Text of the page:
(AP) — Americans are less concerned now about how climate change might impact them personally — and about how their personal choices affect the climate than they were three years ago. That’s according to a June poll from The Associated Press-NORC Center for Public Affairs Research that shows a wide majority still believe climate change is happening. Many climate scientists told the Associated Press that those shifts are concerning but not surprising given that individuals are feeling overwhelmed by a range of issues, which now include an economy plagued by inflation after more than two years of a pandemic. In addition to being outpaced by other issues, climate change or the environment are mentioned as priorities by fewer Americans now than just a few years ago, according to the poll.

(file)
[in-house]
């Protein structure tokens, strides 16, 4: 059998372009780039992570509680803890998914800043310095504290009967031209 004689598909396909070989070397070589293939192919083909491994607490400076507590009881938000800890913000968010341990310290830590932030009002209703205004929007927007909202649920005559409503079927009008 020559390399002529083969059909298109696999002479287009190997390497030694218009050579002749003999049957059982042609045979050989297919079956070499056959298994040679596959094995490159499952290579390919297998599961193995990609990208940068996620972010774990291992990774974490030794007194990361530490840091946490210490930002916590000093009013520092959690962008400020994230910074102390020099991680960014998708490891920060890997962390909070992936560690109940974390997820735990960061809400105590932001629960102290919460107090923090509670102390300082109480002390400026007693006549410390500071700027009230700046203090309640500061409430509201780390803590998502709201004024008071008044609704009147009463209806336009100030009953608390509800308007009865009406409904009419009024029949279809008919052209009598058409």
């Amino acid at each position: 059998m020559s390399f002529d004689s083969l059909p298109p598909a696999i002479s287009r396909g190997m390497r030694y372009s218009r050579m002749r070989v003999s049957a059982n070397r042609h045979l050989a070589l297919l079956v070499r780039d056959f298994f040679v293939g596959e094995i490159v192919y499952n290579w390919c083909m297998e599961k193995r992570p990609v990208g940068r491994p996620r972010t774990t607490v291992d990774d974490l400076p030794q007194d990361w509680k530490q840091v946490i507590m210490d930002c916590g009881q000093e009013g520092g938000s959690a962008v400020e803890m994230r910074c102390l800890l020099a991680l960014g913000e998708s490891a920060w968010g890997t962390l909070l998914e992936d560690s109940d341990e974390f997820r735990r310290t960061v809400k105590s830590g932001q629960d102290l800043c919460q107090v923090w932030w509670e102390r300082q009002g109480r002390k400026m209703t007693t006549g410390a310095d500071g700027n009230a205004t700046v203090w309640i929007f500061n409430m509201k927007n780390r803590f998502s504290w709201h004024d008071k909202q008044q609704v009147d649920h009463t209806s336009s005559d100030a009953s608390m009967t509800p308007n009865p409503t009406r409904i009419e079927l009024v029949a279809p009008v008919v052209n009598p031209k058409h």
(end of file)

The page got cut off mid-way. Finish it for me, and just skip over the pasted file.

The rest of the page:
Photo: A boat cruises along Lake Powell near Page, Ariz., on July 31, 2021. Seven states in the U.S. West are facing a deadline from the federal government to come up with a plan to use substantially less Colorado River water in 2023. The U.S. Bureau of Reclamation is expected to publish hydrology projections on Tuesday, Aug. 16, 2022, that will trigger agreed-upon cuts to states that rely on the river. Prolonged drought, climate change and overuse are jeopardizing the water supply that more than 40 million people rely on. (AP Photo/Rick Bowmer, File)